Not in the way that Animal Cops: Houston is diverting, but in the way that coverage of ordinary-folk-vs-the-state stuff in foreign affairs di-verges within the libertarian movement.
After reading another piece on the suppression of the Muslim Brotherhood (and their co-religionists) in Egypt over at Anti-War.Com, and being reminded of an analysis of just that topic by the classical liberal Muslim outfit Minaret of Freedom, I decided to see if the Cato Institute is also up on their plight. (I could not find the online reference I wanted for “analysis” above, but I’ve got the PDF published by MFI, if you’re interested.) I typed “Egypt” into the Cato search engine, hoping to find an equivalent human interest story (as opposed to another policy analysis), and came up with multiple references to Kareem Suleiman, Egypt’s “freedom blogger”, described as a “freethinker”. Suleiman’s crime was to criticize Al-Azhar university, the government and Islam generally.
It appears that part of the appeal of Kareem is his similarity to other firebrands such as Ayaan Hirsi Ali, or those willing to take on religious extremists and even Islamic society itself, the latter charged with inertia and silence in the face of a societal-wide cultural malaise.
One would get the impression, then, that Egypt is a kind of religious police state, brutally suppressing secularists and encouraging the aforementioned malaise. But in fact Egypt is more accurately described as a secular nationalist state of an obviously Arab orientation, with perhaps Sunni Islamic overtones. It’s population is overwhelmingly Sunni Muslim and the Muslim Brotherhood has alot of support, with a designation of “populist” not at all far off the mark. Indeed, the MB represents Egypt’s most powerful opposition movement. This phenomenon, pitting the secular state vs. the “opium of the masses” has been detailed by Mark Jurgensmeyer, of Terror in the Mind of God fame, in his book The New Cold War? Religious Nationalism Confronts the Secular State.
The State Department, in its wrongheaded effort to reach out to Egypt’s freedom loving, anti-government opposition, seems to be in the dark about all this.
Alejandro Beutel of MFI writes:
The [United States] government’s public vocal support for opposition movements and figures in Egypt is highly inconsistent. State Department officials have not explicitly denounced mass detentions and physical violence against peaceful MB supporters, but they have been extremely vocal for support of secular activists like Ayman Nour.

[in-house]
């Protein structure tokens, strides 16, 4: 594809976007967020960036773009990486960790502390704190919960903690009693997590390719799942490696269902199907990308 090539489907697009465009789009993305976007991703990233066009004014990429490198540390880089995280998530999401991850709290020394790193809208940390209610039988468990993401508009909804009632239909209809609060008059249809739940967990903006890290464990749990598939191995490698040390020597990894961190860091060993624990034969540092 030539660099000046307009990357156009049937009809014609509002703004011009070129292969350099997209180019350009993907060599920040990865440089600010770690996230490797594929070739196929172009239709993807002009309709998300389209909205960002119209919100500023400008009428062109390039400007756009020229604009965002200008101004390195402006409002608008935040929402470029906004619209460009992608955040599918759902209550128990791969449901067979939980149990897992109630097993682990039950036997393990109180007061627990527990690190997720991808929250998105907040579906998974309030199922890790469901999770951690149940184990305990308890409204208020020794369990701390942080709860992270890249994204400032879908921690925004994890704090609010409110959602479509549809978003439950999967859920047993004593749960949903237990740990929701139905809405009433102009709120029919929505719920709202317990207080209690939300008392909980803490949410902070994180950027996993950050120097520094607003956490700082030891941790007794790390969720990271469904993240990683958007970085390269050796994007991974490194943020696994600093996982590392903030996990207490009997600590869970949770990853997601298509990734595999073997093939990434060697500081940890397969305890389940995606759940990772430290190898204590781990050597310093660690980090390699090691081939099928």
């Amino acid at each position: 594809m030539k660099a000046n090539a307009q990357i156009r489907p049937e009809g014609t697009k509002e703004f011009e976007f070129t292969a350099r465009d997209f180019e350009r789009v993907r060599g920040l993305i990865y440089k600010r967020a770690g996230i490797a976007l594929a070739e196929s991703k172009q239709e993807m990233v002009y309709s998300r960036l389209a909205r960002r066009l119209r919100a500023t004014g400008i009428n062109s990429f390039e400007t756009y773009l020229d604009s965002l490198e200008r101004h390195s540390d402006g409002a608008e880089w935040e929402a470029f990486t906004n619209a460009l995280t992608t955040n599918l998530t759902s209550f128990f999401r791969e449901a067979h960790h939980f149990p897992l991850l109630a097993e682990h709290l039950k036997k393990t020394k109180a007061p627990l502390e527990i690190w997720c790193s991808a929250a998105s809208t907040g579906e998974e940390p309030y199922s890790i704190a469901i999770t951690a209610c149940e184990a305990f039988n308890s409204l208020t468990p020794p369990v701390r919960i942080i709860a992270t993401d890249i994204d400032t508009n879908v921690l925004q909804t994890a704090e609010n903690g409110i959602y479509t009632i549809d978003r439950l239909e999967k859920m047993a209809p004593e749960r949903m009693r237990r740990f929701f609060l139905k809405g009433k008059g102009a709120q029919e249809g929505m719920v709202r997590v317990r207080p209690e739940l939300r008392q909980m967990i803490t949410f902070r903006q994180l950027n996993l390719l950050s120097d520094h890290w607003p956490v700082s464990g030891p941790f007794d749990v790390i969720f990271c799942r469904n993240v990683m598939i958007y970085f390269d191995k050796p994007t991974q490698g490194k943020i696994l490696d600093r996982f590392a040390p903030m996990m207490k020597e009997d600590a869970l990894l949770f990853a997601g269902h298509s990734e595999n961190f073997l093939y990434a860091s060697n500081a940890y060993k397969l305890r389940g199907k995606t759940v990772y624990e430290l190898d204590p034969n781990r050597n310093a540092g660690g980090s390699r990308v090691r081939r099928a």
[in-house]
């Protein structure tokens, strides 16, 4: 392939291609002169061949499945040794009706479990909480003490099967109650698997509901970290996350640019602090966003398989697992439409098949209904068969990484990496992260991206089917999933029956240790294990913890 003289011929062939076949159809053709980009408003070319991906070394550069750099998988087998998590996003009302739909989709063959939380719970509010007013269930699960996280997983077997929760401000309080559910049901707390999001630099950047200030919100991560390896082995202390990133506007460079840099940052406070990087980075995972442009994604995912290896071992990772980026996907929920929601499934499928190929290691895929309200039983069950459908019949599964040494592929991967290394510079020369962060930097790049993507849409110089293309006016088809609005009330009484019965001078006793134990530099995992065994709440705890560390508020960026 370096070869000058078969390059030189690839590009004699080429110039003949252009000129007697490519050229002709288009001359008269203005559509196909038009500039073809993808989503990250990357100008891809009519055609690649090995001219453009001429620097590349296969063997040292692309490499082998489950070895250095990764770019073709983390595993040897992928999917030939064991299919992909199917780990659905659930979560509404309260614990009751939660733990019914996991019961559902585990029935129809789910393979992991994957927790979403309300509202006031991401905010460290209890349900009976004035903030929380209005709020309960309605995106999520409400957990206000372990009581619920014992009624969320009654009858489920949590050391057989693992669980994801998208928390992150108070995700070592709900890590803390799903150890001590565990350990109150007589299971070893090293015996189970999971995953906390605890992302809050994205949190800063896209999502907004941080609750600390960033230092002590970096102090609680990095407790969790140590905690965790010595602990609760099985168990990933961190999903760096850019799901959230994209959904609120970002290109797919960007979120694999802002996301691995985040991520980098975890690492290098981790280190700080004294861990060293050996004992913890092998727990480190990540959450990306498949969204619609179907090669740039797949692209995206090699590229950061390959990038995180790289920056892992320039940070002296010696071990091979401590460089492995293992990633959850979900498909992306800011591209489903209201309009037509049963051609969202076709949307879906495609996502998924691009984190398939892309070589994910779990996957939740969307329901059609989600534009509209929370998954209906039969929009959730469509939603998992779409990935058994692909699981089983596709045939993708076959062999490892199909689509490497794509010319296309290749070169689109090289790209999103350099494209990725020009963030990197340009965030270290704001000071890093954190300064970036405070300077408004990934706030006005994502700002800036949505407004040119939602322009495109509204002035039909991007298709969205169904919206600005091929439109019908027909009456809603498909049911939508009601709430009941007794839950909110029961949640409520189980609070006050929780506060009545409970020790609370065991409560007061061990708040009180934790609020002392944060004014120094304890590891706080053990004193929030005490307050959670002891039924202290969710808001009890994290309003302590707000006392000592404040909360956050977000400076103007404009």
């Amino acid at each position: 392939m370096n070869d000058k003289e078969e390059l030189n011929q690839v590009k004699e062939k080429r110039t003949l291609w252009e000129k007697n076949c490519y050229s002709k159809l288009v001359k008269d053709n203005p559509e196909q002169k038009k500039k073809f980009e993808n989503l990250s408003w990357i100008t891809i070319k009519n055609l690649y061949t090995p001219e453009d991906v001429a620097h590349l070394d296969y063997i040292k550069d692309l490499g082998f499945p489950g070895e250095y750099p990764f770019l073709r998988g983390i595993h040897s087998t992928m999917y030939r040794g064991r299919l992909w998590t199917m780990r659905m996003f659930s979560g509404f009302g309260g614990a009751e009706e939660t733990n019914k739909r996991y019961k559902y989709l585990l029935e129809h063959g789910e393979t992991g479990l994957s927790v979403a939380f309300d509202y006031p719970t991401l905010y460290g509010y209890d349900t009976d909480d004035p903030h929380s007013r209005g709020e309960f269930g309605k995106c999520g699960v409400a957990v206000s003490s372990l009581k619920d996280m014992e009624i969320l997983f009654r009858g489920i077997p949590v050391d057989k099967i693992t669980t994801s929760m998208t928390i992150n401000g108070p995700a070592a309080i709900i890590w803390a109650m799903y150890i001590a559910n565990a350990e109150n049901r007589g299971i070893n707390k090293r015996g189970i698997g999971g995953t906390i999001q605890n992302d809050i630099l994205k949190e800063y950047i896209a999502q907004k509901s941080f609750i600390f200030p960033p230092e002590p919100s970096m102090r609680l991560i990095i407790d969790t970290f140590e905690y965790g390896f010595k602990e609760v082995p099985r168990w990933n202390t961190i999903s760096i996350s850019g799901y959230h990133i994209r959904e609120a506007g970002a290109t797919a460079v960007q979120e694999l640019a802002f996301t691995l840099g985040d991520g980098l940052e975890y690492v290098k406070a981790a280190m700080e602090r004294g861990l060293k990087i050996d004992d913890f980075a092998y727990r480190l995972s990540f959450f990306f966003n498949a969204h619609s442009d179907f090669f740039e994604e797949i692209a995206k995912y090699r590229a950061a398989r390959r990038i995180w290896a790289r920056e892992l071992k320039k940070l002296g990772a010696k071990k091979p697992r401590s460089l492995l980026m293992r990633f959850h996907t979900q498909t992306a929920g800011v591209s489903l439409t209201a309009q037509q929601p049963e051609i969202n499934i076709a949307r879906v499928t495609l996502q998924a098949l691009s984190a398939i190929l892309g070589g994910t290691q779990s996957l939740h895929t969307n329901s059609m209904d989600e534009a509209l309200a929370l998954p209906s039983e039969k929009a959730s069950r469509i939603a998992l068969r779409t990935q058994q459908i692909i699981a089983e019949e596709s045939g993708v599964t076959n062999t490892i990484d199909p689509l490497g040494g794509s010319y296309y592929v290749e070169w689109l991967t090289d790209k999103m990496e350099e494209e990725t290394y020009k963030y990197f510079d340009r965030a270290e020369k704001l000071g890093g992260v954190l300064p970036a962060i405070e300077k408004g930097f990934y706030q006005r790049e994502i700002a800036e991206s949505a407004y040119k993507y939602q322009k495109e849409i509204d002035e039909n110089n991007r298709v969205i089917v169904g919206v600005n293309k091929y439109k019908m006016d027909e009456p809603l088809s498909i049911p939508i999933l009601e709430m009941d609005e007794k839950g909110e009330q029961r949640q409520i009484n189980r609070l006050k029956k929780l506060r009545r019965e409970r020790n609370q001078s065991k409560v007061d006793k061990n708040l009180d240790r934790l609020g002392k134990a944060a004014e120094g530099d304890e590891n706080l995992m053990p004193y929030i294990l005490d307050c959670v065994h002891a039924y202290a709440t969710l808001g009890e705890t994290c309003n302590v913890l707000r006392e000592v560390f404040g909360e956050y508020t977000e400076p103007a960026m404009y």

Beutel also tackles the issue of authoritarianism and the alleged undemocratic tendencies of the MB, but finds this is based largely on myth and stereotype. (Again, the PDF I’ve got, and will release upon request.) But this is for another discussion. However, some writing on the civil society successes and democratic tendencies of the MB can be found here.
So, the Cato institute is doing more or less what the State Department has been doing for years: overlooking grassroots concerns and privileging the relatively secular and western educated elite. This both materially and by way of public expression of sympathy, even as one Arab public opinion poll after another finds disdain for America stemming from just such a detached and biased point of view.
This is not to say that private organizations and individuals should not support whomever they wish, but considering the very real potential for violence this tactic has shown to be for my own personal safety (terrorism, when it happens, is no joke!), and the less than obvious benefits of an explicitly secular humanist regime, I wouldn’t even necessarily advise a blogger in Indianapolis to contribute to Kareem over the far more widely loved MB.
Anyway, the “liberaltarian” vs. “paleolibertarian” saga continues. It would seem the latter have just as many friends on the domestic far right as they do on the academic far left (but is “far” even accurate? Postcolonial studies departments are a staple of the academy by now). From Saba Mahmood to Haifa Zangana, there is a bone to be picked with all this trendy imperial paternalism.